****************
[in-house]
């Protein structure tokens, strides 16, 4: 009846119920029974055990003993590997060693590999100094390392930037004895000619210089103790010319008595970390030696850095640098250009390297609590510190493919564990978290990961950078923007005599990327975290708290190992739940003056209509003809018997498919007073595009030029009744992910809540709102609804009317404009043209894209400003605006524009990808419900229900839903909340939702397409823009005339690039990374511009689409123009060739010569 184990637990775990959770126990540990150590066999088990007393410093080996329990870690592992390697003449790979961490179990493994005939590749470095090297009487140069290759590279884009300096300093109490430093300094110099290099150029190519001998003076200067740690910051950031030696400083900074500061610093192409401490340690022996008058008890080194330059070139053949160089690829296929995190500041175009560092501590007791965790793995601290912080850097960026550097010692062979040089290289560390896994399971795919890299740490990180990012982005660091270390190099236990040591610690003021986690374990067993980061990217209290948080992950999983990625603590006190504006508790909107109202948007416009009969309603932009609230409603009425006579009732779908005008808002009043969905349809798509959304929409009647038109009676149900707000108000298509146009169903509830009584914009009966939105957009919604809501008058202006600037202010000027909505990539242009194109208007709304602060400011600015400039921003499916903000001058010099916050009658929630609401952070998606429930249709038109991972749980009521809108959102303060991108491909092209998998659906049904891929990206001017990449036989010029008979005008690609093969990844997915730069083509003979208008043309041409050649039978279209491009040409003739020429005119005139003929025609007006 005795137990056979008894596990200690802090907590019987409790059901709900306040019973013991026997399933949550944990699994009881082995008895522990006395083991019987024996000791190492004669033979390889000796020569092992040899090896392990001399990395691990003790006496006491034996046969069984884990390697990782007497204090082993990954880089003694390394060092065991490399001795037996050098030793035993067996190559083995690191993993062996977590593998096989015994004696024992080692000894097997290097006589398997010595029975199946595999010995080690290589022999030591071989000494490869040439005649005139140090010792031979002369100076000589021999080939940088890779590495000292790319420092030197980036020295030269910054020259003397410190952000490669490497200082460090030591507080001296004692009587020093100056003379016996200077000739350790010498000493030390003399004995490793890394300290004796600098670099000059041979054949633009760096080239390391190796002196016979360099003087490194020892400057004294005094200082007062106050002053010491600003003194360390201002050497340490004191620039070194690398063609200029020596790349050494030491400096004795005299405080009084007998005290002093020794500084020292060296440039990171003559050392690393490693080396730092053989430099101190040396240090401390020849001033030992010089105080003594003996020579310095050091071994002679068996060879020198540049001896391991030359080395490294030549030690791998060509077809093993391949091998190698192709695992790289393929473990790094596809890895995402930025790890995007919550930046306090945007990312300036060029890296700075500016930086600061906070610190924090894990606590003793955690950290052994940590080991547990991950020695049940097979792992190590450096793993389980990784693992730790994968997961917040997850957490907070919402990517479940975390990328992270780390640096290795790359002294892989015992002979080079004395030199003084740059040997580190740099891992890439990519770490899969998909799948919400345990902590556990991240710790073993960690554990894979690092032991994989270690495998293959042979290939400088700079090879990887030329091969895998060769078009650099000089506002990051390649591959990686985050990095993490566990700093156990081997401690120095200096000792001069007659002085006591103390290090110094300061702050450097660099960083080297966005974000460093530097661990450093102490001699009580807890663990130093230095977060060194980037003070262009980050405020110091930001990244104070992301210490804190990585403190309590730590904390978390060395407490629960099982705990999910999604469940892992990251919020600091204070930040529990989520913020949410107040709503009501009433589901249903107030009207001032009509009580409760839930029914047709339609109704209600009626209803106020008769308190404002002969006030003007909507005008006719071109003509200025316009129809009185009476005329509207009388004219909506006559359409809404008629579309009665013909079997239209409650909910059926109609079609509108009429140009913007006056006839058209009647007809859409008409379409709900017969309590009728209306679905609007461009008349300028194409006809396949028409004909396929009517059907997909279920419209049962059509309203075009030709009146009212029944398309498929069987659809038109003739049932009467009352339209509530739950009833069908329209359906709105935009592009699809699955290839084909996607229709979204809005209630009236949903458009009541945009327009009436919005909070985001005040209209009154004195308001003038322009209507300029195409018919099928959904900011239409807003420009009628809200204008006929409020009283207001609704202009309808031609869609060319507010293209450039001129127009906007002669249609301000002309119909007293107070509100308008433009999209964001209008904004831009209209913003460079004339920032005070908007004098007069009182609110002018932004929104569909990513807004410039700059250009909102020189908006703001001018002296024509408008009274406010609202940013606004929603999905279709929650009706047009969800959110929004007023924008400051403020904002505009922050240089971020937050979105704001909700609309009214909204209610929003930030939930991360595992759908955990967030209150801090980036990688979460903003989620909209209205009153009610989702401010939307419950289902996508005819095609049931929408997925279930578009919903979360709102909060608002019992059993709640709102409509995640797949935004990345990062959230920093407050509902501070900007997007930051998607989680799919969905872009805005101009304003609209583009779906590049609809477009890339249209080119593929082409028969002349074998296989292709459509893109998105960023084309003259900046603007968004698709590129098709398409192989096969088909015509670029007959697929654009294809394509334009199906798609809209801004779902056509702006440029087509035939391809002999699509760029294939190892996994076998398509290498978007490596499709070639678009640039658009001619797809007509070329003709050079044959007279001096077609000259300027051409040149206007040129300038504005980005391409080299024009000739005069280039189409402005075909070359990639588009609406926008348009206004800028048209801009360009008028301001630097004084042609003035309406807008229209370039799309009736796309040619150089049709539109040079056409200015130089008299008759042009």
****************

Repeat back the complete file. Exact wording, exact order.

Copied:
[in-house]
């Protein structure tokens, strides 16, 4: 009846119920029974055990003993590997060693590999100094390392930037004895000619210089103790010319008595970390030696850095640098250009390297609590510190493919564990978290990961950078923007005599990327975290708290190992739940003056209509003809018997498919007073595009030029009744992910809540709102609804009317404009043209894209400003605006524009990808419900229900839903909340939702397409823009005339690039990374511009689409123009060739010569 184990637990775990959770126990540990150590066999088990007393410093080996329990870690592992390697003449790979961490179990493994005939590749470095090297009487140069290759590279884009300096300093109490430093300094110099290099150029190519001998003076200067740690910051950031030696400083900074500061610093192409401490340690022996008058008890080194330059070139053949160089690829296929995190500041175009560092501590007791965790793995601290912080850097960026550097010692062979040089290289560390896994399971795919890299740490990180990012982005660091270390190099236990040591610690003021986690374990067993980061990217209290948080992950999983990625603590006190504006508790909107109202948007416009009969309603932009609230409603009425006579009732779908005008808002009043969905349809798509959304929409009647038109009676149900707000108000298509146009169903509830009584914009009966939105957009919604809501008058202006600037202010000027909505990539242009194109208007709304602060400011600015400039921003499916903000001058010099916050009658929630609401952070998606429930249709038109991972749980009521809108959102303060991108491909092209998998659906049904891929990206001017990449036989010029008979005008690609093969990844997915730069083509003979208008043309041409050649039978279209491009040409003739020429005119005139003929025609007006 005795137990056979008894596990200690802090907590019987409790059901709900306040019973013991026997399933949550944990699994009881082995008895522990006395083991019987024996000791190492004669033979390889000796020569092992040899090896392990001399990395691990003790006496006491034996046969069984884990390697990782007497204090082993990954880089003694390394060092065991490399001795037996050098030793035993067996190559083995690191993993062996977590593998096989015994004696024992080692000894097997290097006589398997010595029975199946595999010995080690290589022999030591071989000494490869040439005649005139140090010792031979002369100076000589021999080939940088890779590495000292790319420092030197980036020295030269910054020259003397410190952000490669490497200082460090030591507080001296004692009587020093100056003379016996200077000739350790010498000493030390003399004995490793890394300290004796600098670099000059041979054949633009760096080239390391190796002196016979360099003087490194020892400057004294005094200082007062106050002053010491600003003194360390201002050497340490004191620039070194690398063609200029020596790349050494030491400096004795005299405080009084007998005290002093020794500084020292060296440039990171003559050392690393490693080396730092053989430099101190040396240090401390020849001033030992010089105080003594003996020579310095050091071994002679068996060879020198540049001896391991030359080395490294030549030690791998060509077809093993391949091998190698192709695992790289393929473990790094596809890895995402930025790890995007919550930046306090945007990312300036060029890296700075500016930086600061906070610190924090894990606590003793955690950290052994940590080991547990991950020695049940097979792992190590450096793993389980990784693992730790994968997961917040997850957490907070919402990517479940975390990328992270780390640096290795790359002294892989015992002979080079004395030199003084740059040997580190740099891992890439990519770490899969998909799948919400345990902590556990991240710790073993960690554990894979690092032991994989270690495998293959042979290939400088700079090879990887030329091969895998060769078009650099000089506002990051390649591959990686985050990095993490566990700093156990081997401690120095200096000792001069007659002085006591103390290090110094300061702050450097660099960083080297966005974000460093530097661990450093102490001699009580807890663990130093230095977060060194980037003070262009980050405020110091930001990244104070992301210490804190990585403190309590730590904390978390060395407490629960099982705990999910999604469940892992990251919020600091204070930040529990989520913020949410107040709503009501009433589901249903107030009207001032009509009580409760839930029914047709339609109704209600009626209803106020008769308190404002002969006030003007909507005008006719071109003509200025316009129809009185009476005329509207009388004219909506006559359409809404008629579309009665013909079997239209409650909910059926109609079609509108009429140009913007006056006839058209009647007809859409008409379409709900017969309590009728209306679905609007461009008349300028194409006809396949028409004909396929009517059907997909279920419209049962059509309203075009030709009146009212029944398309498929069987659809038109003739049932009467009352339209509530739950009833069908329209359906709105935009592009699809699955290839084909996607229709979204809005209630009236949903458009009541945009327009009436919005909070985001005040209209009154004195308001003038322009209507300029195409018919099928959904900011239409807003420009009628809200204008006929409020009283207001609704202009309808031609869609060319507010293209450039001129127009906007002669249609301000002309119909007293107070509100308008433009999209964001209008904004831009209209913003460079004339920032005070908007004098007069009182609110002018932004929104569909990513807004410039700059250009909102020189908006703001001018002296024509408008009274406010609202940013606004929603999905279709929650009706047009969800959110929004007023924008400051403020904002505009922050240089971020937050979105704001909700609309009214909204209610929003930030939930991360595992759908955990967030209150801090980036990688979460903003989620909209209205009153009610989702401010939307419950289902996508005819095609049931929408997925279930578009919903979360709102909060608002019992059993709640709102409509995640797949935004990345990062959230920093407050509902501070900007997007930051998607989680799919969905872009805005101009304003609209583009779906590049609809477009890339249209080119593929082409028969002349074998296989292709459509893109998105960023084309003259900046603007968004698709590129098709398409192989096969088909015509670029007959697929654009294809394509334009199906798609809209801004779902056509702006440029087509035939391809002999699509760029294939190892996994076998398509290498978007490596499709070639678009640039658009001619797809007509070329003709050079044959007279001096077609000259300027051409040149206007040129300038504005980005391409080299024009000739005069280039189409402005075909070359990639588009609406926008348009206004800028048209801009360009008028301001630097004084042609003035309406807008229209370039799309009736796309040619150089049709539109040079056409200015130089008299008759042009």